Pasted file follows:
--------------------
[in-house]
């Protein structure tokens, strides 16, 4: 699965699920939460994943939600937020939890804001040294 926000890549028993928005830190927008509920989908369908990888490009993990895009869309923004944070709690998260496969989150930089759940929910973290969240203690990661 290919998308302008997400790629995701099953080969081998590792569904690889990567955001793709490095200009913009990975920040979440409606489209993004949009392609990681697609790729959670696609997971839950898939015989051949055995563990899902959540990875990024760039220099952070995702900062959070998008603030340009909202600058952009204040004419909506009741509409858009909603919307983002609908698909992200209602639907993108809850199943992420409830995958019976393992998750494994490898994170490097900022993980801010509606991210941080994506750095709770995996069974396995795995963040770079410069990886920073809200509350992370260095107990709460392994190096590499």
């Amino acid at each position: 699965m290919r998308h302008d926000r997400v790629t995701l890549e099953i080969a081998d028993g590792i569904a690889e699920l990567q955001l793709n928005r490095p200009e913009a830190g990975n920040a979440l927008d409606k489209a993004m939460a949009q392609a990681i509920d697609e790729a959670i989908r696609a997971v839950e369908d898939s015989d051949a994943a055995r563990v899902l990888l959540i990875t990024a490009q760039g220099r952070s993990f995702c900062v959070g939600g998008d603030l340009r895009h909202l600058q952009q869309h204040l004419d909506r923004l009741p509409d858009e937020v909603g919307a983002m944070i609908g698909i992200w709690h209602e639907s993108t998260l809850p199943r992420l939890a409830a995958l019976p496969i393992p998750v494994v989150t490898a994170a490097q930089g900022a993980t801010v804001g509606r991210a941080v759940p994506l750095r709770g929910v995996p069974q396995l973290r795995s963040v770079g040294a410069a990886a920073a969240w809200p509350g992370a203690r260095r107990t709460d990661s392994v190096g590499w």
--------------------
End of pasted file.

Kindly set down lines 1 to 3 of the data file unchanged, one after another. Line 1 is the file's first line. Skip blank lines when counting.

[in-house]
């Protein structure tokens, strides 16, 4: 699965699920939460994943939600937020939890804001040294 926000890549028993928005830190927008509920989908369908990888490009993990895009869309923004944070709690998260496969989150930089759940929910973290969240203690990661 290919998308302008997400790629995701099953080969081998590792569904690889990567955001793709490095200009913009990975920040979440409606489209993004949009392609990681697609790729959670696609997971839950898939015989051949055995563990899902959540990875990024760039220099952070995702900062959070998008603030340009909202600058952009204040004419909506009741509409858009909603919307983002609908698909992200209602639907993108809850199943992420409830995958019976393992998750494994490898994170490097900022993980801010509606991210941080994506750095709770995996069974396995795995963040770079410069990886920073809200509350992370260095107990709460392994190096590499």
């Amino acid at each position: 699965m290919r998308h302008d926000r997400v790629t995701l890549e099953i080969a081998d028993g590792i569904a690889e699920l990567q955001l793709n928005r490095p200009e913009a830190g990975n920040a979440l927008d409606k489209a993004m939460a949009q392609a990681i509920d697609e790729a959670i989908r696609a997971v839950e369908d898939s015989d051949a994943a055995r563990v899902l990888l959540i990875t990024a490009q760039g220099r952070s993990f995702c900062v959070g939600g998008d603030l340009r895009h909202l600058q952009q869309h204040l004419d909506r923004l009741p509409d858009e937020v909603g919307a983002m944070i609908g698909i992200w709690h209602e639907s993108t998260l809850p199943r992420l939890a409830a995958l019976p496969i393992p998750v494994v989150t490898a994170a490097q930089g900022a993980t801010v804001g509606r991210a941080v759940p994506l750095r709770g929910v995996p069974q396995l973290r795995s963040v770079g040294a410069a990886a920073a969240w809200p509350g992370a203690r260095r107990t709460d990661s392994v190096g590499w």